Something new is happening in American politics. Although most Americans continue to oppose socialism, it has reentered electoral politics and is enjoying an upsurge in public support unseen since the days of Eugene V. Debs. The three questions we will be focusing on are: Why has this happened? What does today’s “democratic socialism” mean in contrast with past versions? And what are the political implications?
It’s worth recalling how important socialism once was at the ballot box to understand that this tradition has deeper roots in our history than many imagine. In the 1912 presidential election, Debs secured six percent of the popular vote, and Socialists held 1,200 offices in 340 cities, their ranks including 79 mayors. Socialism declined after this peak and faced repression during World War I because of the party’s opposition to the war. (Debs secured almost a million votes in the 1920 presidential election, running from a jail cell).
After the war ended, the Communist seizure of power in what became the Soviet Union contributed to a “red scare” that further weakened America’s indigenous socialist tradition.
Socialism never lost its intellectual influence, however. The New Deal drew on proposals pioneered by socialists, and it was a young socialist named Michael Harrington whose book The Other America helped launch the war on poverty. But when it came to electoral politics, socialism was largely shunned or irrelevant.
Until now. The crash of 2008, rising inequality, and an intensifying critique of how contemporary capitalism works has brought socialism back into the mainstream—in some ways even more powerfully than in Debs’ time, since those who use the label have become an influential force in the Democratic Party. http://www.brookings.edu
A Brief History of Administrative Government
A. The Early Years
Federal administrative agencies have been a critical part of our political process for over 100 years, but their role in our government has changed considerably over that period of time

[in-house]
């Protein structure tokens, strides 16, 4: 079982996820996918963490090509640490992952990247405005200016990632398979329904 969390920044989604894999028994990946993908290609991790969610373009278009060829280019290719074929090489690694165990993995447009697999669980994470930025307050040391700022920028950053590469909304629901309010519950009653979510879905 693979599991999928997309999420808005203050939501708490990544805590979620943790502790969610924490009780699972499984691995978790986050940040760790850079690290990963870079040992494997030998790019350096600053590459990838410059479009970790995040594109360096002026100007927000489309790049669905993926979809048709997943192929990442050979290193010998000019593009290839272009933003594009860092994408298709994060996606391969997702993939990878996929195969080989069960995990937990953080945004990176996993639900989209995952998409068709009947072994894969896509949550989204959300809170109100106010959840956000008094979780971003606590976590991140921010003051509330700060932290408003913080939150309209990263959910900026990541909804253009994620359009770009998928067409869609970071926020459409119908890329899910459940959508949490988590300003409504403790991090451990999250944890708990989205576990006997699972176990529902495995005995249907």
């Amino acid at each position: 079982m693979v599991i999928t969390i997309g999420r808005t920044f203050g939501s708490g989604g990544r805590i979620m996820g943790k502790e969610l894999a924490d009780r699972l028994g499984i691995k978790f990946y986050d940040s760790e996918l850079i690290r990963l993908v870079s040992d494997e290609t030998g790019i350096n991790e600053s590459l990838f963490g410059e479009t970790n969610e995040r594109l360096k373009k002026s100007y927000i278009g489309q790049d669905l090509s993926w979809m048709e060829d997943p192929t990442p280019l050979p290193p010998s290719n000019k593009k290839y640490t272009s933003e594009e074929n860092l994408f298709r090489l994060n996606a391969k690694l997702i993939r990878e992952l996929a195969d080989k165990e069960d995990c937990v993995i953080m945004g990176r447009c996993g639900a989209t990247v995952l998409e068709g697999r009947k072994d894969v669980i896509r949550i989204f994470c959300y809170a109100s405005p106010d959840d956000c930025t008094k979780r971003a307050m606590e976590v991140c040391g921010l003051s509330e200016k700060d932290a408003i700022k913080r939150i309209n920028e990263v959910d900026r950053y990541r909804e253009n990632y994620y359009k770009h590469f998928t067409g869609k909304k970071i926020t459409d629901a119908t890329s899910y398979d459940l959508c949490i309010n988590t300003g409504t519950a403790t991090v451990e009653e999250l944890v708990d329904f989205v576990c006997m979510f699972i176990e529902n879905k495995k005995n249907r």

When the American republic was young, the executive branch of the government was small. The first agencies of the federal government were the Departments of War, State, Navy, and Treasury. There was also an Office of the Attorney General.
The growth of the country and the expansion of governmental responsibilities led to the creation of the Department of the Interior in 1849, the Department of Justice in 1870, and the Post Office Department in 1872.
Agencies began to adopt formal operating standards and publish rules in response to public criticism of abuses of power under the spoils system. In 1868, for instance, the Treasury Department began publishing its customs decisions, followed in 1869 by the Patent Office.
The period between 1865 and 1900 saw the birth of independent regulatory commissions. Congress created these agencies to set rates and bring order into industry competition. The first of these so-called economic regulatory agencies was the Interstate Commerce Commission. It was established in 1887 in response to charges that farmers and merchants were being forced to pay exorbitant railroad rates to ship their products to market.
Reformers believed independent regulatory commissions would bring greater, expertise, specialization and continuity to bear on economic problems than Congress could, and would operate in a dispassionate, nonpolitical environment.
However, many regulatory commissions had dual and sometimes contradictory objectives: To control and direct a specific industry and to promote those same industries. It was not long before many “independent” regulatory commissions were being accused of being “captives” of the industries they were supposed to regulate. In some cases industries themselves supported the creation of regulatory rate commissions as a way to help end competitive practices.
The economic concerns that led Congress to create independent regulatory commissions were soon joined by more social concerns such as public health and safety. For instance, in the early 1900’s, the publication of Upton Sinclair’s The Jungle brought nationwide attention to unsanitary practices in the meat industry. This followed news of rotten canned meat being served to American soldiers in the Spanish-American War and two decades of complaints about U.S. meat exports-for a time banned in Europe.
Congress tried unsuccessfully to solve the problem with a number of meat inspection laws. The solution was finally found in more comprehensive legislation and broadened authority for an administrative agency. The Food and Drug Act of 1906 mandates protection of the public from the health hazards of adulterated and mislabeled foods, drugs, cosmetics, and medical devices. The Bureau of Chemistry, which later became the Food and Drug Administration, was given expanded powers to implement the new law.
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